"No one is denying that Cory needs services and he can get it through an aide," Falvay said.
The state plans to replace his registered nurse with a community-living support aide after June 28.
Angila McEwen is a licensed practical nurse and pediatric care coordinator for Lakeshore Home Health Care Services Inc. Battle Creek, which provides nursing care for Cory. McEwan said she has been searching for an aide qualified to care for Cory, but has not found one yet.

Lakeshore would train an aide for Cory's complicated needs. He takes 1,035 pills a month, mostly anticonvulsants, that must be crushed and given by oral syringe. He has been diagnosed with seizure disorder, cerebral palsy, mental retardation, rickets, hypothyroidism and autism.

"He needs a lot of supervision. He has behavioral issues," McEwen said. "I think it'll be very hard to find someone who would work at that wage."

On average, a community living support aide is paid $9 per hour through Lakeshore Home Health Care Services, McEwen said. A registered nurse is paid $21 per hour.

There is no minimum medical education required to be an aide. A registered nurse has at least an associate's degree in nursing.

Summit Pointe, Calhoun County's community mental health agency, backed the Wiltses while they appealed the ruling at an administrative hearing on Feb. 1 in Battle Creek.

In Michigan in 2006, there were three requests for hearings involving private-duty nursing, Falvay said. Of those, one was withdrawn, and the department's decision was upheld in the other two.
The administrative law judge upheld the state's decision to replace Cory's nurse with an aide, and the Wiltses are unsure if it's worth the money and stress to take the matter to court.

"Once the state rules, it rules," Chris Wiltse said. "From the legal opinions that I could get, it was throwing good money against the bad."

Tani Wiltse said she would quit her job to stay home with Cory and make sure he got the care he needed.

"Cory comes first," she said. "Nothing ever comes before your children."

Such a sad story. But, Cory's parents are so loving and giving him the proper care he needs. Vaccines are so important keep from getting debilitating or deadly diseases, his situation is so rare. I know a few people who don't get their children vaccinated for this reason. But in truth, the advantages way outweigh the risks. Thank you, Mr. and Mrs. Wiltse, for being role model parents for Cory. You're both great.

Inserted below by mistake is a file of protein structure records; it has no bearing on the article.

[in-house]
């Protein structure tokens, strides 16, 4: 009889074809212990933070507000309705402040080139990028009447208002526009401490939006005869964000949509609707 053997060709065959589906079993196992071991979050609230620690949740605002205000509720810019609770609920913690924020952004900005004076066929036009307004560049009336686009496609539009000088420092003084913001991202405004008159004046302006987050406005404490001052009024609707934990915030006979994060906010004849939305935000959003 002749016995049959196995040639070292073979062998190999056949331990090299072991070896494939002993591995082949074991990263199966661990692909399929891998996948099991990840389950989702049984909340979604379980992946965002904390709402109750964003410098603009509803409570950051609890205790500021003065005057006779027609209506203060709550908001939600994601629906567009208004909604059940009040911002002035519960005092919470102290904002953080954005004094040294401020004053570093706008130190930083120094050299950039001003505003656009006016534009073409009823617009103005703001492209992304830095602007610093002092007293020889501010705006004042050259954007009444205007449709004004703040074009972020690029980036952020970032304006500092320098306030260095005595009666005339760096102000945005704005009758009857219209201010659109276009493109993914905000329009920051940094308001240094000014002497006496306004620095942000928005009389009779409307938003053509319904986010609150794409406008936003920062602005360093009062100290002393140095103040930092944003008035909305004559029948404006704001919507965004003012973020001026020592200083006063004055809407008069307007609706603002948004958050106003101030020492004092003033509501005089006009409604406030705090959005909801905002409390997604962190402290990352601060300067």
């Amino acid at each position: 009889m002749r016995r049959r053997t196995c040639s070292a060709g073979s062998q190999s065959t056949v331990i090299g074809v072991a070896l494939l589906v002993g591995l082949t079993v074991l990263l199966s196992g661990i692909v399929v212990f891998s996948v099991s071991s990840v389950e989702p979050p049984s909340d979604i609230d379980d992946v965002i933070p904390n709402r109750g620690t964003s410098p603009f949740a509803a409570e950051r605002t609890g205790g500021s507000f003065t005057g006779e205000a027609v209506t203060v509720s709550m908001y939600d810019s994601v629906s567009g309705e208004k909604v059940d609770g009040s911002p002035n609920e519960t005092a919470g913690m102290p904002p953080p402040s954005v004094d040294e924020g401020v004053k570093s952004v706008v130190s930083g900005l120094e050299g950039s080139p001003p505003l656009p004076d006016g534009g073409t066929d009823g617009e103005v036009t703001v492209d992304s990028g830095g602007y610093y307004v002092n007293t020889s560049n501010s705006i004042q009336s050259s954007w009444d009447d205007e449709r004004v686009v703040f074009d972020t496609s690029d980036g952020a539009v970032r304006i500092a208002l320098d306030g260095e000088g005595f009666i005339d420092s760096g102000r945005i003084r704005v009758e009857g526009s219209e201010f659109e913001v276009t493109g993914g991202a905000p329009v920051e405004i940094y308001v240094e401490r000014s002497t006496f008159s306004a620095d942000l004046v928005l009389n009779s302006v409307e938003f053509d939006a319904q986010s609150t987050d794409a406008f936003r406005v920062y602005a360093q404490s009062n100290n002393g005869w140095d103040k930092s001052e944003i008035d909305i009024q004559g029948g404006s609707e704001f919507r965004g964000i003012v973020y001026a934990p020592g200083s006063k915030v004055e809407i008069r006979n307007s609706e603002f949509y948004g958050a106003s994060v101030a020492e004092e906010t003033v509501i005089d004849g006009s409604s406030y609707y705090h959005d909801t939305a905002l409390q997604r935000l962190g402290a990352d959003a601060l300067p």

Vaccine facts

Pertussis, also called whooping cough, can make eating, drinking and breathing difficult for infants for many weeks. It can lead to pneumonia, seizures, brain damage or death.

One dose of DTaP vaccine for diphtheria, tetanus and pertussis should be given five times at 2 months; 4 months; 6 months; 15 to 18 months; and 4 to 6 years.

Immunization is required for school entry in Michigan, but can be waived with signed parental permission. Children without pertussis immunization may be not be allowed to come to school if an outbreak occured.

DTaP is a safer version of the older vaccine called DTP, which is no longer used in the United States.

The pertussis vaccine in DTaP is only licensed for children younger than 7.

Reactions to the vaccine:

About 1 in 4 children will have a mild reaction, such as a fever or redness and soreness where the shot was given. It most often occurs after the fourth or fifth dose.

One in every 1,000 children will have nonstop crying for three hours or more. One in 14,000 will have seizures. One in 16,000 will have a fever more than 105 degrees.

Less than 1 in 1 million children will have serious allergic reactions, including long-term seizures, coma, lowered consciousness or permanent brain damage.

What to do for a severe reaction:

Get the person to a doctor immediately.

Tell the doctor when the vaccination was given and when the reaction occurred.
File a Vaccine Adverse Event Reporting System form with your physician, nurse or health department, or call 800-822-7967.

Ask about the National Vaccine Injury Compensation Program for children who have had serious reactions by calling 800-338-2382 or go to U.S. Department of Health and Human Services, Centers for Disease Control and Prevention, National Immunization Program, Vaccine Information Statement, DTaP.